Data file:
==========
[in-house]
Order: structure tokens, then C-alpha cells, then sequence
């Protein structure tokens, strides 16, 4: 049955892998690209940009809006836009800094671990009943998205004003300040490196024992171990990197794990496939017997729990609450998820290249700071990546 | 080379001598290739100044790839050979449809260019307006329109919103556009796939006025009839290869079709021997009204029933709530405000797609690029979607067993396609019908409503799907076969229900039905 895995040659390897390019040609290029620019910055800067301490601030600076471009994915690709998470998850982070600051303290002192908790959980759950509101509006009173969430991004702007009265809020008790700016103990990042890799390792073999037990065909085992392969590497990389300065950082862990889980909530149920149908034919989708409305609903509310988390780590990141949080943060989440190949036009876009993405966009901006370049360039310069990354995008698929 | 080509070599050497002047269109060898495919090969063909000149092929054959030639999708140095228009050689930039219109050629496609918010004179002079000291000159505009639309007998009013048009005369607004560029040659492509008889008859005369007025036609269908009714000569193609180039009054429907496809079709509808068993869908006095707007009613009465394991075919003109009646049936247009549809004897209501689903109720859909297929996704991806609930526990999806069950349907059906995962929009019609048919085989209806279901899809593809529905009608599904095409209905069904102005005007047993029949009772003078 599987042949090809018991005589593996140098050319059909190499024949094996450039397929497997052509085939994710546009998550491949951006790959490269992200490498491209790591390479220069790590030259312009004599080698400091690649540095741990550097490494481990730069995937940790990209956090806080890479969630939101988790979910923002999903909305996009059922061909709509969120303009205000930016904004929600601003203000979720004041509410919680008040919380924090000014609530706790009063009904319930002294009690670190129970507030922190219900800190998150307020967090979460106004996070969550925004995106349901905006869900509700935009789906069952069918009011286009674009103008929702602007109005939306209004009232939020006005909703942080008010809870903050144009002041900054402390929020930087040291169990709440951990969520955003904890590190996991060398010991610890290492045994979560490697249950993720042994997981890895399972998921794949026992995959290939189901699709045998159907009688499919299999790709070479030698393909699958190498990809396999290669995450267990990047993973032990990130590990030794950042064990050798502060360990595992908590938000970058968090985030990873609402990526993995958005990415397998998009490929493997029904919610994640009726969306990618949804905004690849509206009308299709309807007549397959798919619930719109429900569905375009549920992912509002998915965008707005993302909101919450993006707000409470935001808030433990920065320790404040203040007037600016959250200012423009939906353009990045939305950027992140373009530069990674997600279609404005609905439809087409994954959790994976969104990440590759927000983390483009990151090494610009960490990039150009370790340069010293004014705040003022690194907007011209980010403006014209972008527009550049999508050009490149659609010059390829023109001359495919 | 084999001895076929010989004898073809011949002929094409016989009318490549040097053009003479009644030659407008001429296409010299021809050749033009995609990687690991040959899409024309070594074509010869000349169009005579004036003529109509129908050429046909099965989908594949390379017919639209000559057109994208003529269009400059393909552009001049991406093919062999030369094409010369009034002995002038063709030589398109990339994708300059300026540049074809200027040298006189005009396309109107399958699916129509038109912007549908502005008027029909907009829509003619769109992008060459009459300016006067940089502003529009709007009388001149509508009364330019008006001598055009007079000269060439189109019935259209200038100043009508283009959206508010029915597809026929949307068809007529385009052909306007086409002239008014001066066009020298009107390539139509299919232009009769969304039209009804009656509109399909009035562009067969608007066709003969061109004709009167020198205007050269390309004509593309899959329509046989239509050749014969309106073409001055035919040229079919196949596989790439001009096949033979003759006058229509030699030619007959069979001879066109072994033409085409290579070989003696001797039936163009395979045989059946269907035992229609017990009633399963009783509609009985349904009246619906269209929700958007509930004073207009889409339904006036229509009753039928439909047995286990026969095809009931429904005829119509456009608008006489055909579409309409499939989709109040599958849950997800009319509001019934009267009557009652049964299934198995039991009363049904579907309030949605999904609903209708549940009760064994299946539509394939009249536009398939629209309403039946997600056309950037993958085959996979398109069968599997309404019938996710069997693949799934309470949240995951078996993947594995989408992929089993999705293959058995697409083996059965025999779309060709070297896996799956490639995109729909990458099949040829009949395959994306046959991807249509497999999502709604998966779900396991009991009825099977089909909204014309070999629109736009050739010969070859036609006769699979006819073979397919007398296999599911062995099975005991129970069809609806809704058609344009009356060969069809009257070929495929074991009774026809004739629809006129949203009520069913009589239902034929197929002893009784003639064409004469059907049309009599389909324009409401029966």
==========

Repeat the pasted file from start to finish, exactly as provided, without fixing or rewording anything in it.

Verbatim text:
[in-house]
Order: structure tokens, then C-alpha cells, then sequence
């Protein structure tokens, strides 16, 4: 049955892998690209940009809006836009800094671990009943998205004003300040490196024992171990990197794990496939017997729990609450998820290249700071990546 | 080379001598290739100044790839050979449809260019307006329109919103556009796939006025009839290869079709021997009204029933709530405000797609690029979607067993396609019908409503799907076969229900039905 895995040659390897390019040609290029620019910055800067301490601030600076471009994915690709998470998850982070600051303290002192908790959980759950509101509006009173969430991004702007009265809020008790700016103990990042890799390792073999037990065909085992392969590497990389300065950082862990889980909530149920149908034919989708409305609903509310988390780590990141949080943060989440190949036009876009993405966009901006370049360039310069990354995008698929 | 080509070599050497002047269109060898495919090969063909000149092929054959030639999708140095228009050689930039219109050629496609918010004179002079000291000159505009639309007998009013048009005369607004560029040659492509008889008859005369007025036609269908009714000569193609180039009054429907496809079709509808068993869908006095707007009613009465394991075919003109009646049936247009549809004897209501689903109720859909297929996704991806609930526990999806069950349907059906995962929009019609048919085989209806279901899809593809529905009608599904095409209905069904102005005007047993029949009772003078 599987042949090809018991005589593996140098050319059909190499024949094996450039397929497997052509085939994710546009998550491949951006790959490269992200490498491209790591390479220069790590030259312009004599080698400091690649540095741990550097490494481990730069995937940790990209956090806080890479969630939101988790979910923002999903909305996009059922061909709509969120303009205000930016904004929600601003203000979720004041509410919680008040919380924090000014609530706790009063009904319930002294009690670190129970507030922190219900800190998150307020967090979460106004996070969550925004995106349901905006869900509700935009789906069952069918009011286009674009103008929702602007109005939306209004009232939020006005909703942080008010809870903050144009002041900054402390929020930087040291169990709440951990969520955003904890590190996991060398010991610890290492045994979560490697249950993720042994997981890895399972998921794949026992995959290939189901699709045998159907009688499919299999790709070479030698393909699958190498990809396999290669995450267990990047993973032990990130590990030794950042064990050798502060360990595992908590938000970058968090985030990873609402990526993995958005990415397998998009490929493997029904919610994640009726969306990618949804905004690849509206009308299709309807007549397959798919619930719109429900569905375009549920992912509002998915965008707005993302909101919450993006707000409470935001808030433990920065320790404040203040007037600016959250200012423009939906353009990045939305950027992140373009530069990674997600279609404005609905439809087409994954959790994976969104990440590759927000983390483009990151090494610009960490990039150009370790340069010293004014705040003022690194907007011209980010403006014209972008527009550049999508050009490149659609010059390829023109001359495919 | 084999001895076929010989004898073809011949002929094409016989009318490549040097053009003479009644030659407008001429296409010299021809050749033009995609990687690991040959899409024309070594074509010869000349169009005579004036003529109509129908050429046909099965989908594949390379017919639209000559057109994208003529269009400059393909552009001049991406093919062999030369094409010369009034002995002038063709030589398109990339994708300059300026540049074809200027040298006189005009396309109107399958699916129509038109912007549908502005008027029909907009829509003619769109992008060459009459300016006067940089502003529009709007009388001149509508009364330019008006001598055009007079000269060439189109019935259209200038100043009508283009959206508010029915597809026929949307068809007529385009052909306007086409002239008014001066066009020298009107390539139509299919232009009769969304039209009804009656509109399909009035562009067969608007066709003969061109004709009167020198205007050269390309004509593309899959329509046989239509050749014969309106073409001055035919040229079919196949596989790439001009096949033979003759006058229509030699030619007959069979001879066109072994033409085409290579070989003696001797039936163009395979045989059946269907035992229609017990009633399963009783509609009985349904009246619906269209929700958007509930004073207009889409339904006036229509009753039928439909047995286990026969095809009931429904005829119509456009608008006489055909579409309409499939989709109040599958849950997800009319509001019934009267009557009652049964299934198995039991009363049904579907309030949605999904609903209708549940009760064994299946539509394939009249536009398939629209309403039946997600056309950037993958085959996979398109069968599997309404019938996710069997693949799934309470949240995951078996993947594995989408992929089993999705293959058995697409083996059965025999779309060709070297896996799956490639995109729909990458099949040829009949395959994306046959991807249509497999999502709604998966779900396991009991009825099977089909909204014309070999629109736009050739010969070859036609006769699979006819073979397919007398296999599911062995099975005991129970069809609806809704058609344009009356060969069809009257070929495929074991009774026809004739629809006129949203009520069913009589239902034929197929002893009784003639064409004469059907049309009599389909324009409401029966």